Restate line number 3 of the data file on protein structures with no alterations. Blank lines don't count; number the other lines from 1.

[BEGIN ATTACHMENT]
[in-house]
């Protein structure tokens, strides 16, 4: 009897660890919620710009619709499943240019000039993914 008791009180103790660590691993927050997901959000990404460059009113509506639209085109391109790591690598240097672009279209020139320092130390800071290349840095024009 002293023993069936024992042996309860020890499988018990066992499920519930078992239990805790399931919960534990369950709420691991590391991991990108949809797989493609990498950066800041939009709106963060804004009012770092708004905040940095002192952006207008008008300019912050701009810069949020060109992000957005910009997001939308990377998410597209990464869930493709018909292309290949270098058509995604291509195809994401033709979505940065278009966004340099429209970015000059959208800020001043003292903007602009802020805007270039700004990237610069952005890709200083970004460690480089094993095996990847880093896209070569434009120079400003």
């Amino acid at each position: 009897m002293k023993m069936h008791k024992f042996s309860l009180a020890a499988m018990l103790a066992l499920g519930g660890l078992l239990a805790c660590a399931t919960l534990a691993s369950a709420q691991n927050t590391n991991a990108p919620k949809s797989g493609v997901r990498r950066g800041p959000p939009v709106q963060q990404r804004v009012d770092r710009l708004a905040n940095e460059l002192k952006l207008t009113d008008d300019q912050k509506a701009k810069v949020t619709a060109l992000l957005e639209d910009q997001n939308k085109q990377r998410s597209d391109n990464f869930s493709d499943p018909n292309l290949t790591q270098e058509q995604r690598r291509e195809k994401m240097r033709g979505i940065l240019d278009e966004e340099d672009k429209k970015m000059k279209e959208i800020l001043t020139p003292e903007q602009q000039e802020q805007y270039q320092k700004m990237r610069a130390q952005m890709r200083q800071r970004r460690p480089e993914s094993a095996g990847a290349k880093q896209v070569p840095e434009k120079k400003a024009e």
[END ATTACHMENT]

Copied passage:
């Amino acid at each position: 009897m002293k023993m069936h008791k024992f042996s309860l009180a020890a499988m018990l103790a066992l499920g519930g660890l078992l239990a805790c660590a399931t919960l534990a691993s369950a709420q691991n927050t590391n991991a990108p919620k949809s797989g493609v997901r990498r950066g800041p959000p939009v709106q963060q990404r804004v009012d770092r710009l708004a905040n940095e460059l002192k952006l207008t009113d008008d300019q912050k509506a701009k810069v949020t619709a060109l992000l957005e639209d910009q997001n939308k085109q990377r998410s597209d391109n990464f869930s493709d499943p018909n292309l290949t790591q270098e058509q995604r690598r291509e195809k994401m240097r033709g979505i940065l240019d278009e966004e340099d672009k429209k970015m000059k279209e959208i800020l001043t020139p003292e903007q602009q000039e802020q805007y270039q320092k700004m990237r610069a130390q952005m890709r200083q800071r970004r460690p480089e993914s094993a095996g990847a290349k880093q896209v070569p840095e434009k120079k400003a024009e």